Maid by Stephanie Land

I am not quite sure why I should feel so guilty about not liking this book – probably it is middle class, liberal guilt at not feeling sorry for a woman who is scraping by with not a lot and who is also a single mother. But there are several things that really irritated me.

The first time I was irritated was when I discovered that she was 28 years old when she became pregnant. How had she managed not to be pregnant in all the previous years? Why did it happen then? Why wasn’t she being extra careful because the man was abusive? She might have given us some background around the situation to help us understand. It felt a little like she was hiding something.

The second element was that she hated it when people were judgemental about her, quite rightly. Poverty does not equal laziness or lack of ability, all it means is a lack of money and often no resources to fall back on. Nothing else. But then she goes on to judge other people, her parents included for not caring about her, not ringing on her birthday, her mother being more overweight than ever, her clients and their habits. It is right to be judgmental about the benefits system and child credit and how hard it is made to obtain them and she does briefly explore this but not in any depth. I know Land was writing her story but in truth, her story became a little boring.

I was unclear about what Land wanted from society if it isn’t what she was getting. How do we help people in poverty find a way to live their lives with stability and resources? I am imagining that education is her way out even though she has to go into debt to achieve it. Decent, affordable housing for people on benefits would be another route; housing where a child can play and parents do not need to worry about their child’s health. Child care, I presume, although she was accessing support with that.

I was irritated by her decision making: to stop on a motorway (or an American equivalent) for a toy. We all know how dangerous that is. I also knew as soon as she mentioned that she had a car that it would break down in some way and put her in more jeopardy – this was a tad predictable. Moving in with a man she had known after four months who turned up for a date in his work clothes. Come on! It was doomed to fail. Allowing an abusive man access to his daughter at weekends and holidays. Really? She comments regularly that she can hear men in the background when she rings her daughter when she stays with her father and she doesn’t know who they are, alerting us to the fact that her daughter could be in danger but she doesn’t put a stop to it.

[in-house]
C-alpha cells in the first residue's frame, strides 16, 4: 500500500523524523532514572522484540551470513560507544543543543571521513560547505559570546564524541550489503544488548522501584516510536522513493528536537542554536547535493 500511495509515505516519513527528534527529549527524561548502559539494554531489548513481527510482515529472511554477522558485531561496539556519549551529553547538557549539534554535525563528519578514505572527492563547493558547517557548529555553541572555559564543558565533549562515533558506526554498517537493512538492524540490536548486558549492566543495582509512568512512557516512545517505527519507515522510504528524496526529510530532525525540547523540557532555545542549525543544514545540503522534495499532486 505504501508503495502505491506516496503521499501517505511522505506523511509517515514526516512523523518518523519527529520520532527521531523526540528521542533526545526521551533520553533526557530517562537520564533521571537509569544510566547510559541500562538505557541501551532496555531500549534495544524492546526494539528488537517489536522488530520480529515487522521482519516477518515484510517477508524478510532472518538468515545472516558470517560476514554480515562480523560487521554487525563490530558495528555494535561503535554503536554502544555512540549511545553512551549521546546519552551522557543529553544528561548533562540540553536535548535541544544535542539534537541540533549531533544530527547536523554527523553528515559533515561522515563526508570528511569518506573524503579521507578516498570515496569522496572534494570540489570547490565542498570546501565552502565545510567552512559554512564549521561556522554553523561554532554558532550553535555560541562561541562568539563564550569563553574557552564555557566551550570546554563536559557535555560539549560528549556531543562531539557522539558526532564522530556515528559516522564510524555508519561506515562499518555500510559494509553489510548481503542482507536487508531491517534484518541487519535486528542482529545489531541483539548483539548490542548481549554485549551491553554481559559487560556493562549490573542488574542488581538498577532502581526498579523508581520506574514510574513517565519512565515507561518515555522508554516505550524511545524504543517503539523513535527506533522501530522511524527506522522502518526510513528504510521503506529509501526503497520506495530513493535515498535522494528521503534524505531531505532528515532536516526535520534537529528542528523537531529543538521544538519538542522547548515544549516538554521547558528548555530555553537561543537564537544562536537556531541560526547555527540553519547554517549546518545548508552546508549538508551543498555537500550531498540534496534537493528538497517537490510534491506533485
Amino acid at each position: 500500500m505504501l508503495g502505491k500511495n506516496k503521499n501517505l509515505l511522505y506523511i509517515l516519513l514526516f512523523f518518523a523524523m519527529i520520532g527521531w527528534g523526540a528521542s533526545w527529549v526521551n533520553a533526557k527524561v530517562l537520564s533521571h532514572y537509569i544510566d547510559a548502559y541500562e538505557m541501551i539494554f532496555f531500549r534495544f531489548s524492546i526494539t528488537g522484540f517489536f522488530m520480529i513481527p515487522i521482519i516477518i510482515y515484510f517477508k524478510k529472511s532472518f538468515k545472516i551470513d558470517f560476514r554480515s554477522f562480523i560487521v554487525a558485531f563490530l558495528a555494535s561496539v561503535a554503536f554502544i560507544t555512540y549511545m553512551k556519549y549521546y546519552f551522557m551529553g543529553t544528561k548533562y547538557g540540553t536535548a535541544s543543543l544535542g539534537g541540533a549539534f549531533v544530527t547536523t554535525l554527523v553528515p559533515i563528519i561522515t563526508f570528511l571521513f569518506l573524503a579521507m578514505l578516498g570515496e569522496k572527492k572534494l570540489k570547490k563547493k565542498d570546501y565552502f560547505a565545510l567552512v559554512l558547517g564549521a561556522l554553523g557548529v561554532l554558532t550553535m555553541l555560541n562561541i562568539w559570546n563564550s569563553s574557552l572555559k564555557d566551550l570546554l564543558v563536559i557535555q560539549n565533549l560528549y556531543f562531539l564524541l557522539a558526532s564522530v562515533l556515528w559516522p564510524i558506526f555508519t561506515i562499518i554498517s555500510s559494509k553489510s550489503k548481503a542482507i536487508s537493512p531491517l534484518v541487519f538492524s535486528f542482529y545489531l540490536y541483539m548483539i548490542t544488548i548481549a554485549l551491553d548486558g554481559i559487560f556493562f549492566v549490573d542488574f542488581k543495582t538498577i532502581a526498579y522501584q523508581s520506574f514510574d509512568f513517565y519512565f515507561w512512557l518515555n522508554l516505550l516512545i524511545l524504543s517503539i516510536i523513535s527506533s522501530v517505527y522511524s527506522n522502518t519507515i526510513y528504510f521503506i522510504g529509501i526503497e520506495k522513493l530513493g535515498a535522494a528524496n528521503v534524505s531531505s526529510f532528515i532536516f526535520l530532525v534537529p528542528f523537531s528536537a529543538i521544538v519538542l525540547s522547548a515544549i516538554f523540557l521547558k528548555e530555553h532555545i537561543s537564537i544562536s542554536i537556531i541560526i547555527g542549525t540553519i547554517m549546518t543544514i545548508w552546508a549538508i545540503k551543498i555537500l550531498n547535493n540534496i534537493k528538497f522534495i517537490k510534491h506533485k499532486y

The saddest thing about this book is that I think it is an intergenerational problem that is never explored. Her father has no money. In fact when he comes to pick her up after her car accident, he has no money to buy fuel – he does however, turn up to get her. Her mother now lives in Europe and seems to be living with at the very least a controlling man who does not want Land in his life. Her father is abusive towards the woman he was living with so there are many things that are being repeated here.

Land also drops into the book that she looks different to everyone else and that she is heavily tattooed. Now I don’t want to stereotype here about why women might do this, but she never explains why. I was left overall with the feeling that there was much more to this story than was told and although I am very interested in how people ‘level up’ to use the government’s parlance, I can’t bring myself to read her next book.

Postscript following book club

I didn’t change my mind following book club about this book but it did clarify a few things for me. I suspect the book was written to ‘educate’ those Americans who think if you are on benefits you must be lazy but I doubt whether those people would pick this book up and read it. They might watch it on Netflix. I resent the fact that someone thinks I need to be educated about this. This is not a book that everyone needs to read.

I actually thought it was poverty porn. I am standing on the outside looking in at the horror of this person’s life but nothing is asked of me. The book had a narrow focus – mother and baby – and I suspect this was what the ‘intense editing’ process was about. For me, there was a much bigger story here.

So, what do you do with this knowledge now that you have read the book? I am no clearer about that.

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